The NASA Earth Observatory Image of the Day for the 24th of February showcases just how much energy is reflected back into space by the planet’s chryosphere, and how much that amount has decreased over the past 30 years.
Mark Flanner of the University of Michigan and his colleagues have used satellite data to measure how much changes in snow and ice coverage in the Northern Hemisphere have affected rising temperatures over the last 30 years. According to their data, the loss of snow and ice warmed the planet more than models had previously predicted.
The left image shows how much energy the Northern Hemisphere’s chryosphere has reflected on average between 1979 and 2008. Dark blue indicates the most reflected energy, and fades away as the amount of energy reflected does. Not surprisingly, Greenland is the location that reflects the most energy, followed by the ice cap over the Arctic Ocean.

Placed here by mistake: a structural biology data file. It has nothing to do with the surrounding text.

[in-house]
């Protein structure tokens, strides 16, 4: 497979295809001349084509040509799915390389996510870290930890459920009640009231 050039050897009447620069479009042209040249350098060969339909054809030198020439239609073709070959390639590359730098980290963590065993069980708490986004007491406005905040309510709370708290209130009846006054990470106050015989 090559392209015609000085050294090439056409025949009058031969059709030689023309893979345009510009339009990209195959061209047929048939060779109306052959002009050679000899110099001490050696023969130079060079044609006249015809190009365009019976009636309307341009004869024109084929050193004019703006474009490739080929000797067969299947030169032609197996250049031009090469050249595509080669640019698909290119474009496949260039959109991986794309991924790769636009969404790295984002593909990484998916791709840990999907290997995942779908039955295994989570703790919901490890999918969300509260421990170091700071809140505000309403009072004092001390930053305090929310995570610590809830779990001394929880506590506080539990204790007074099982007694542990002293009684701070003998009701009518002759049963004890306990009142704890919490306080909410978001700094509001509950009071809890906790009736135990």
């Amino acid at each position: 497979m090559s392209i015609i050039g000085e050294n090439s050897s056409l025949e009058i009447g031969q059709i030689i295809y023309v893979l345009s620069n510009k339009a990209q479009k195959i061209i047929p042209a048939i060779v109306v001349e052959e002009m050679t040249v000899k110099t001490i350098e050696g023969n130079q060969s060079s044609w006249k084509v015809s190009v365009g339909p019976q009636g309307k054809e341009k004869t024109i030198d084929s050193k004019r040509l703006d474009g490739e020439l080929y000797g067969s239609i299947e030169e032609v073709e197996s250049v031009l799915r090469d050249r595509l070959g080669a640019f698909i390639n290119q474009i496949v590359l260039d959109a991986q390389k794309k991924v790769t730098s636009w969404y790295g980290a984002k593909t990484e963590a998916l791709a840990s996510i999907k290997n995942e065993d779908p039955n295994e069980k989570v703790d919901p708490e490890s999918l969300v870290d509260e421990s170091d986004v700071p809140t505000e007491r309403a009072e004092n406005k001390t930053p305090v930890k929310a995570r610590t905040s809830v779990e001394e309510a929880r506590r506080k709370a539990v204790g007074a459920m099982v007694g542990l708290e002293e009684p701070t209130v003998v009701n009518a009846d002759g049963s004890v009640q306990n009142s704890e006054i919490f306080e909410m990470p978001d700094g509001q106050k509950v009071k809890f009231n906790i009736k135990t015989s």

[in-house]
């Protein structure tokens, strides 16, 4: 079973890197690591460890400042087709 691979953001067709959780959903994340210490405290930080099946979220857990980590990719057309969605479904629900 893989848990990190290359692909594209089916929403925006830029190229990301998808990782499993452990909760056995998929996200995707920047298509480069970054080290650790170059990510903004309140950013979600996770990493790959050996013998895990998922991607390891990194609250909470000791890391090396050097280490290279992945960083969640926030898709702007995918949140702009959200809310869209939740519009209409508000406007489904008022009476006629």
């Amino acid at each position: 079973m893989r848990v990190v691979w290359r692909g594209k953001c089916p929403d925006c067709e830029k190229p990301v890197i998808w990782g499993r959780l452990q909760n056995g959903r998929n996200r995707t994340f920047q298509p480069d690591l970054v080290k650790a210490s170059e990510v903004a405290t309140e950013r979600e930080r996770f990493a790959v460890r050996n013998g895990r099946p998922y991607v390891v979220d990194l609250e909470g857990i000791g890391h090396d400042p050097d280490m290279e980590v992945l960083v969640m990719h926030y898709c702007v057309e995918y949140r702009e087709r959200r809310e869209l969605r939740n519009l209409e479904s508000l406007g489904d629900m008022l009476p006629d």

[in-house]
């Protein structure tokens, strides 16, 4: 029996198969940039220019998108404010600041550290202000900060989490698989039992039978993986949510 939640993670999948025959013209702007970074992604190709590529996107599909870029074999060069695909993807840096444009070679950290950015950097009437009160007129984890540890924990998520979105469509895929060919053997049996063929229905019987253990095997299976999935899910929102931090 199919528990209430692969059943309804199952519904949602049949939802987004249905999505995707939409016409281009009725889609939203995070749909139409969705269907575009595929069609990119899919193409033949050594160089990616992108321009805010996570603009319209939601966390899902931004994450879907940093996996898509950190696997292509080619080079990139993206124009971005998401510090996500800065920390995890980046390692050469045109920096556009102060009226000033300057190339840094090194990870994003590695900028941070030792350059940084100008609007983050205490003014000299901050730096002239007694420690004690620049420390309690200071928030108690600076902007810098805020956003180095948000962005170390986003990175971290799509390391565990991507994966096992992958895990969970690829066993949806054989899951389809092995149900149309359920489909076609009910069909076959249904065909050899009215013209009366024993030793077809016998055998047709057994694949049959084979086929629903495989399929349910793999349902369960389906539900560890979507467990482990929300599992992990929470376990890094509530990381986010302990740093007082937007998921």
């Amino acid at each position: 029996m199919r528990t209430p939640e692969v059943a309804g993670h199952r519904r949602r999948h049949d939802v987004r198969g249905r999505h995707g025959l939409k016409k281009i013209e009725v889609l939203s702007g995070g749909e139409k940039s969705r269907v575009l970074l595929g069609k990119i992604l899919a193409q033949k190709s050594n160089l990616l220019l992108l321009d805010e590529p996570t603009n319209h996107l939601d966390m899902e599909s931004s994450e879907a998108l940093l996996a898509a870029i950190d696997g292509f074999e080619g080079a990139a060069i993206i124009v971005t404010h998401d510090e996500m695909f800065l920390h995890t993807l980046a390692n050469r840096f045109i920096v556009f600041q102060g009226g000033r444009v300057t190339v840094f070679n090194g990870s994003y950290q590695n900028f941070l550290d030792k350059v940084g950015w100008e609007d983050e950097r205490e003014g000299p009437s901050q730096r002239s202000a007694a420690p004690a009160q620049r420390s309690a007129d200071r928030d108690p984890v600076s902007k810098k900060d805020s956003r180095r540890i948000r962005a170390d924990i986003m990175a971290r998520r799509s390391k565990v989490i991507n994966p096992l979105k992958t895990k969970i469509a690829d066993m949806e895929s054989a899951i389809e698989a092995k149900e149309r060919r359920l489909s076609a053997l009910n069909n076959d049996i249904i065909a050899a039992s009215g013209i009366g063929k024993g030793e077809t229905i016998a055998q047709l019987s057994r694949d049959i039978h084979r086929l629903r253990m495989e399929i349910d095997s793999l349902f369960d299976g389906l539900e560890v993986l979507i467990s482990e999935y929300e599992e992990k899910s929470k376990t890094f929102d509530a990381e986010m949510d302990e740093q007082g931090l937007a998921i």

The right image shows how that reflected energy has changed over the same period of time. The image shows that the Northern Hemisphere is absorbing more and more energy each year, particularly along the outer edges of the Arctic Ocean which has been the focal point of much speculation as the extent of the sea ice decreases each year.
“On average, the Northern Hemisphere now absorbs about 100 PetaWatts more solar energy because of changes in snow and ice cover,” says Flanner. “To put it in perspective, 100 PetaWatts is seven-fold greater than all the energy humans use in a year.”
Source: NASA Earth Observatory